The situation was not the crisis of six months ago, not at all. Just being here, beside the river, eased my fears about flooding in my community.

My husband, who travels by the Cannon daily on his way to and from work in nearby Northfield, tells me the river level dropped since I took these photos. That is good news for my town, for residents like me who had wondered and worried as the Cannon and Straight Rivers rose.

The former Faribault Woolen Mill building along the banks of the Cannon River.

A view of the Cannon River and the Faribault Woolen Mill from Father Slevin Park.

CLICK HERE to see images of the Cannon taken during the late September 2010 flash flood.

© Copyright 2011 Audrey Kletscher Helbling

 

Watching the Straight River in Faribault March 24, 2011

The river watcher points to the Straight River that has flooded Teepee Tonka Park and tells me how much the water has already gone down. The park often floods in the spring.

DAILY HE’S TREKKED across town from his north-side home to the downtown area and then crossed the bridge to check on the river.

I met him early Wednesday evening near the banks of the Straight River at Faribault’s east-side Teepee Tonka Park.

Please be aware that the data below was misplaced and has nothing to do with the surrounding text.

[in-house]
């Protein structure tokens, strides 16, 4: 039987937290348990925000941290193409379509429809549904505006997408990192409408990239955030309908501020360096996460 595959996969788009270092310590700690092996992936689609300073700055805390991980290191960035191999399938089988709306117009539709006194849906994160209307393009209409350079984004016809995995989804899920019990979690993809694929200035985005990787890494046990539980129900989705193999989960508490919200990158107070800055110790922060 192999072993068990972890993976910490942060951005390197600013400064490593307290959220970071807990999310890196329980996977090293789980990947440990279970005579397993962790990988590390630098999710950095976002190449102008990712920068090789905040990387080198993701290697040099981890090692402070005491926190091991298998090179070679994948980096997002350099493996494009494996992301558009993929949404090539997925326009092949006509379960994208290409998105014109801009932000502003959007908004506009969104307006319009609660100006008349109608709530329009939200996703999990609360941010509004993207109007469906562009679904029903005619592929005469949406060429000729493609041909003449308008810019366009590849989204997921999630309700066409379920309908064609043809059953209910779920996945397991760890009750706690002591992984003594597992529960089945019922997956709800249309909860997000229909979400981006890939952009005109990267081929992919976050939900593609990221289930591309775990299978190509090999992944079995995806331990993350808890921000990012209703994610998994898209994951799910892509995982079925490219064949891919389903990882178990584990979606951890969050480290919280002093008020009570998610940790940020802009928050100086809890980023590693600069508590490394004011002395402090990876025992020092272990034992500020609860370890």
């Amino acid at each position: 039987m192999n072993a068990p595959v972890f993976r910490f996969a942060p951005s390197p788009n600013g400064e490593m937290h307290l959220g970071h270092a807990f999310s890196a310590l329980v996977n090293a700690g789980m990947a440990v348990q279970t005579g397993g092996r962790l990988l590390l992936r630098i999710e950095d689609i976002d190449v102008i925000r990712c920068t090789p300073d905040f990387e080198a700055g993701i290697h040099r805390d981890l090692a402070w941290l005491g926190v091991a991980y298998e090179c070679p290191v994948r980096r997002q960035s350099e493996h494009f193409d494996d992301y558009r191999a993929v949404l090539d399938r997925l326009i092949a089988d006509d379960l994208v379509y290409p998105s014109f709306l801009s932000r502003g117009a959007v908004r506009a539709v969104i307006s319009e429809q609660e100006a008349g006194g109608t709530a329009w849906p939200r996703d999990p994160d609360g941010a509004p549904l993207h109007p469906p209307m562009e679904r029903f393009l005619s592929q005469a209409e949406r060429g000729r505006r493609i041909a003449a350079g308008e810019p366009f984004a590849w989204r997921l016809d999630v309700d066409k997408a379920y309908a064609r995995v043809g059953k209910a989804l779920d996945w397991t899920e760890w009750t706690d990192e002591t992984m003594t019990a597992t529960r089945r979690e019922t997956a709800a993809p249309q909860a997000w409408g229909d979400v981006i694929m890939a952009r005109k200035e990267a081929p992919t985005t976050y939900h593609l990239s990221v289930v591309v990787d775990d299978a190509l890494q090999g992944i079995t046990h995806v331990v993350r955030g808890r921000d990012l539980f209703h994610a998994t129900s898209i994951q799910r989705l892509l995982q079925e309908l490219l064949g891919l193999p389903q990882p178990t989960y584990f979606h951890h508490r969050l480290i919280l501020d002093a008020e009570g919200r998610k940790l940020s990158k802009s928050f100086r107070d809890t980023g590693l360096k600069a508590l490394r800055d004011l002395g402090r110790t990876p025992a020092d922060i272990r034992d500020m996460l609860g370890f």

We didn’t waste time on chit chat, didn’t even introduce ourselves. We simply talked about the river and flooding and how he’s driven here daily recently to watch the river rise.

We look from the bridge toward flooded Teepee Tonka Park, where waters have already begun to recede.

He has reason for concern. During last September’s flash flood in Faribault, sewage backed up into his home from the sanitary sewer causing $15,000 in damages. He doesn’t live on a river. The Rice County Fairgrounds on one side, buildings and land on the other across a roadway, sit between his home and the Cannon River. His 20th Street Northwest home is buffered from the rivers, the Cannon nearest his home and the Straight that joins it nearby, flowing north past Teepee Tonka where he’s kept a watchful vigil.